2. My dad, Charlton Heston’s biggest fan in ten zipcodes in any direction, won’t watch any new movies except 007s. On time I managed to scam him into watching Total Recall (1990 Arnold version). He was entertained enough to wonder where they found a three-breasted actress.

  3. Oh I have so many. I like the notionally “unintended” homoerotic musicals from the 1960s, but given all the gay men involved in the casting and the choreography. they knew what they were doing. 
    Well, this sucks. There’s a sequence from “Bye Bye Birdie” that goes on for a while and you see all kinds of young male dancers rump-shaking to beat the band. This is the intro, so you see the male dancers, but it cuts off before the chorus line gets going:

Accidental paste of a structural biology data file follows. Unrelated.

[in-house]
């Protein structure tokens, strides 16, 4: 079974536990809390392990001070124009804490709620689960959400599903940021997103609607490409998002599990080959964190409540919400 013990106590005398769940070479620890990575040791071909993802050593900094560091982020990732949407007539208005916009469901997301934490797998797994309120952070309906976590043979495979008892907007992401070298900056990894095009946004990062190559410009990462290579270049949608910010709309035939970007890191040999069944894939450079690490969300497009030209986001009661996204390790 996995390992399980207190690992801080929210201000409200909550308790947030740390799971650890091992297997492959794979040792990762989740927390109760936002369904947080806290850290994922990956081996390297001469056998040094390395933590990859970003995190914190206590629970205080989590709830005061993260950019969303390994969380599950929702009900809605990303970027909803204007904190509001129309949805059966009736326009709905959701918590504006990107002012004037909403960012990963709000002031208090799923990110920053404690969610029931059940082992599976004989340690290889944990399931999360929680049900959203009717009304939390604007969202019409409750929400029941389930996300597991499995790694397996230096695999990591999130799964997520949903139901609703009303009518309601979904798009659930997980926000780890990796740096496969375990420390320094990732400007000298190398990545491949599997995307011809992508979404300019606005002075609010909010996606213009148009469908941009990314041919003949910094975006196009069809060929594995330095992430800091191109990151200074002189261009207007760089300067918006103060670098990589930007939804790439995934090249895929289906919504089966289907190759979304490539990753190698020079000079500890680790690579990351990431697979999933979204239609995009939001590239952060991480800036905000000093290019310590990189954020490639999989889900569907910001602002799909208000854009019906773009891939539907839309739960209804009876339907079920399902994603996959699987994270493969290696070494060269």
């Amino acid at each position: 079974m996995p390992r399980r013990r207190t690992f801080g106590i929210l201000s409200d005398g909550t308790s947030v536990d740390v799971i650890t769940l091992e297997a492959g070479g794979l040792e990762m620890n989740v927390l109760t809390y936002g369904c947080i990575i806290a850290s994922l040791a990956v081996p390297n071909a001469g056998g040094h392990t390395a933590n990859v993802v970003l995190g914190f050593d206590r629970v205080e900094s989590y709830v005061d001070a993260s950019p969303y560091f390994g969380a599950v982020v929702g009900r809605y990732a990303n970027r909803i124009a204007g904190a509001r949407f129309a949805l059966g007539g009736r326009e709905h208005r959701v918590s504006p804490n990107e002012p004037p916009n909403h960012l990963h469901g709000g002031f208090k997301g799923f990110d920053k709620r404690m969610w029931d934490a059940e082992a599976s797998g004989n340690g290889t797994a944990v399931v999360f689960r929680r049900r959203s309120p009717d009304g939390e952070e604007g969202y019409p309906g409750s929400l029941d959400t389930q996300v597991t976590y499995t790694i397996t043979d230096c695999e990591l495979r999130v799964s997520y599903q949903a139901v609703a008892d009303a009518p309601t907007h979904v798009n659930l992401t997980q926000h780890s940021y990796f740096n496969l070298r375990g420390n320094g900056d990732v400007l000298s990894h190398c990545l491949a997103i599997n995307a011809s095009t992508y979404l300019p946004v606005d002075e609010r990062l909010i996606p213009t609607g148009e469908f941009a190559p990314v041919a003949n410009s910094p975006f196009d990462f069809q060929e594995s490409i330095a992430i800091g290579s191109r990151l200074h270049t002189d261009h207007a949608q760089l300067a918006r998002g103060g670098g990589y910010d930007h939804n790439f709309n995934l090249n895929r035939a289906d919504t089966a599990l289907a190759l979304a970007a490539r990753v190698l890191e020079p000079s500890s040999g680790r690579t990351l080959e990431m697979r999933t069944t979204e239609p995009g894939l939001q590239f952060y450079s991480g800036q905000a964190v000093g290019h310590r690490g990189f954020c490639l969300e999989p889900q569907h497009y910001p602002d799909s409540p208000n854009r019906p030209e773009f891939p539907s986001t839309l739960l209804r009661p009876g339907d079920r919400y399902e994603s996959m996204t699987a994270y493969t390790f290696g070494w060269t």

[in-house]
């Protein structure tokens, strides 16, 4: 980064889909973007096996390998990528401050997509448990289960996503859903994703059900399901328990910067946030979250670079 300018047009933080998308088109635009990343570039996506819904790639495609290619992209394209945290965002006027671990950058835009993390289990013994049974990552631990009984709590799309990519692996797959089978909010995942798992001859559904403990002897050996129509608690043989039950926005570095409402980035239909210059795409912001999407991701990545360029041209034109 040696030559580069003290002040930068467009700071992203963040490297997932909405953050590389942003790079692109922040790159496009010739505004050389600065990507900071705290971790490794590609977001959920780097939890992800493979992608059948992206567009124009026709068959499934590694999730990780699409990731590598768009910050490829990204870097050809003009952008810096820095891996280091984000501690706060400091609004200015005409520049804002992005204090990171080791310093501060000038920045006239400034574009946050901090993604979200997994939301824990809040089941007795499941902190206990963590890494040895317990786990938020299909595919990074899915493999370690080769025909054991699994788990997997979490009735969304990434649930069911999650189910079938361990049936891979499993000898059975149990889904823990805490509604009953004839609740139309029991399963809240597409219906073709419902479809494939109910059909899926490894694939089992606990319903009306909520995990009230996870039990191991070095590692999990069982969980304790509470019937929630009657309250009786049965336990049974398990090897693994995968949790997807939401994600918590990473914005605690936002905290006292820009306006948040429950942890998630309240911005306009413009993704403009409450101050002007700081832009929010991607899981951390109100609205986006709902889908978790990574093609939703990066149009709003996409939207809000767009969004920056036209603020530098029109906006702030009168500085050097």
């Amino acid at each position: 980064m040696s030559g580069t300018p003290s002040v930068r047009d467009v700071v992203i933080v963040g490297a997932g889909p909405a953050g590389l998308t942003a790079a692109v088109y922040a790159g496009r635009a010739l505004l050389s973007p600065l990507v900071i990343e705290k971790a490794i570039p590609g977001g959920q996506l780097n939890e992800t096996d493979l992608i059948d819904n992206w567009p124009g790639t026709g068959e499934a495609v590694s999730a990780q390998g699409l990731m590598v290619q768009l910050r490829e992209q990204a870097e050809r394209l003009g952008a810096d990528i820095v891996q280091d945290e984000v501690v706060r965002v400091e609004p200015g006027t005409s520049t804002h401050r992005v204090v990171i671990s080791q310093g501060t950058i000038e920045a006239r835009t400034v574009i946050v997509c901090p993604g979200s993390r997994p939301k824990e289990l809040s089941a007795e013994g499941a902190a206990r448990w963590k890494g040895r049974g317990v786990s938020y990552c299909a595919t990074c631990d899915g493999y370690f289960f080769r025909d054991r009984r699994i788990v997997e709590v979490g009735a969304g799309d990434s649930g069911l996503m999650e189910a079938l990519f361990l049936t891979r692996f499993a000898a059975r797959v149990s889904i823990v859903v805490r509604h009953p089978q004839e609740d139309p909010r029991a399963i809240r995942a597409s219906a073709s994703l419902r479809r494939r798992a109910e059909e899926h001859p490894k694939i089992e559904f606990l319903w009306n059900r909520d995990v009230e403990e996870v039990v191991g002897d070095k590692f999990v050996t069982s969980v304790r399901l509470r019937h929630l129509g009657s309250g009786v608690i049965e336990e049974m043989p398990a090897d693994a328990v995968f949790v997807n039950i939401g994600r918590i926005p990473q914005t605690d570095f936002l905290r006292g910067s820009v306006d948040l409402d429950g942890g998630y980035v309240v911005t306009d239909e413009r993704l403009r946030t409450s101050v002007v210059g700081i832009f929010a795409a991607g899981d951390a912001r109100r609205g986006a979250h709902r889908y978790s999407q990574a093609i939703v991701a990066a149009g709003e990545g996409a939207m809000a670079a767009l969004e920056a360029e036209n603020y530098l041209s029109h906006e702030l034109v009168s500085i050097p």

Like Rita Moreno in this next clip, I like to live in America, even though recent events have accelerated our planning to move abroad. We’d be abroad by now, if The Curse of Covid had never hit. “West Side Story” might be the gayest movie musical ever filmed. All four principals were gay, and Jerome Robbins, the choreographer, famously—um—conducted his own private auditions for the men who were cast. Yes. Each and every one of the men you are about to see endured a 1-on-1 with Jerome Robbins:


    • When the house is empty sometimes I put on a Bye Bye Birdie one-man show where I play all the parts.  It’s pretty spectacular, but the costume changes are exhausting.